Recently, however, I've joined a team of book reviewers for a couple of major blog tours coming up this year. I'll be reviewing several hot-off-the-presses novels from notable Christian authors Gilbert Morris and Davis Bunn. I'll give you the gist of the story, along with spiritual lessons and sneak-peeks of golden truth that you can walk away with at the end of the book. Get ready!
My first review, scheduled for early July, will be on Gilbert Morris' new novel The River Rose. As this is the second book in his Water Wheel series, I decided to read The River Queen first, though each book in the series is meant as a stand-alone. You can read my review of The River Queen below:
“I want to look pretty, I want to have fun, I want to dance. I might even meet some exciting new people!”
Thus are the words of the fiery Julienne Ashby whose flaming red-gold locks match her haywire temper and headstrong rebellious air. Spoiled by the life of frills and social calls and glamorous living that sprouts from her family’s aristocratic status in the community, Julienne hasn’t a care in the world other than the angst of wondering what over-priced outfit she will wear for her next party.
Along with her tomboy sister who’d rather collect worms than learn geography and her partying brother who spends his days recovering from last night’s hangover, this twenty-three-year-old fashion guru of 1855 refuses to cut back on her extravagant lifestyle, despite their father’s persistent warnings that the family’s financial position is headed downstream fast.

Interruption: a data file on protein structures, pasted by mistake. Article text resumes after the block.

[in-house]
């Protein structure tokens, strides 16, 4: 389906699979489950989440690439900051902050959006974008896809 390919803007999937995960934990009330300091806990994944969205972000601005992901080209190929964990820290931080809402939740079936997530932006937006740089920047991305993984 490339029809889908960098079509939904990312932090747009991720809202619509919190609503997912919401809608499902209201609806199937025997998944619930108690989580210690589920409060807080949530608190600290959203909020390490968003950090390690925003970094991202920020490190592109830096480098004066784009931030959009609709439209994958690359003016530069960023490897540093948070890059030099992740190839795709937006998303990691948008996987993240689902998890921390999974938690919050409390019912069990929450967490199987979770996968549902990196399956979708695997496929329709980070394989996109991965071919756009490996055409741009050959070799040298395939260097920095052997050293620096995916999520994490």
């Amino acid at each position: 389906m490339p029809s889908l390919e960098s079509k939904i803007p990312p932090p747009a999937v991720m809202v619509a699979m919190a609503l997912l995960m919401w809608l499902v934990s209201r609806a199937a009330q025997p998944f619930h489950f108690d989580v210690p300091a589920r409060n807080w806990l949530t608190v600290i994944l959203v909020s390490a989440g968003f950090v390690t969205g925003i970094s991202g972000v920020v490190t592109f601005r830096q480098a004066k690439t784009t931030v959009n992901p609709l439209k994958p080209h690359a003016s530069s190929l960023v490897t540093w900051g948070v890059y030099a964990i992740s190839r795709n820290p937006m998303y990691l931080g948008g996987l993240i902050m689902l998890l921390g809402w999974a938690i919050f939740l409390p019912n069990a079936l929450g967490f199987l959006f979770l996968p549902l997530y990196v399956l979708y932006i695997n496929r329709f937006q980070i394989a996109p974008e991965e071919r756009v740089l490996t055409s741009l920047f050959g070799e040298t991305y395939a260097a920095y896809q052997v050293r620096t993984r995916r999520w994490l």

When tragedy strikes and the Ashbys are forced to sell nearly all their possessions, Julienne is thrust into a position of family leadership, discovering untapped potential as a businesswoman and using her stubborn will to keep her family off the street.
Enter the River Queen. Now the owner of the dilapidated little steamboat, Julienne decides that the Queen is their only chance to make a living and regain their dignity.
The long-neglected steamer seems to mirror its primary owner’s soul – strong and steadfast with a potential for great beauty. If only the multiple years’ worth of muck and grime can be scrubbed away. Dallas Bronte, the steamer’s new captain and pilot sees the hidden inner beauty of both. But will Julienne’s pride cause her to turn to a less honorable man to assist her in renovating the Queen? A man who, unlike Dallas Bronte, is not motivated by a love for the Queen and its feisty owner … but simply by a desire to own them.
And will Julienne’s regard for her steamboat and its pilot move from one of frigid necessity to, perhaps, even love?
Through it all, Julienne and Dallas must learn to trust in a God whose power and love they’ve never fully acknowledged, and realize that no matter how bleak a situation, you’re never too filthy for Him to clean up.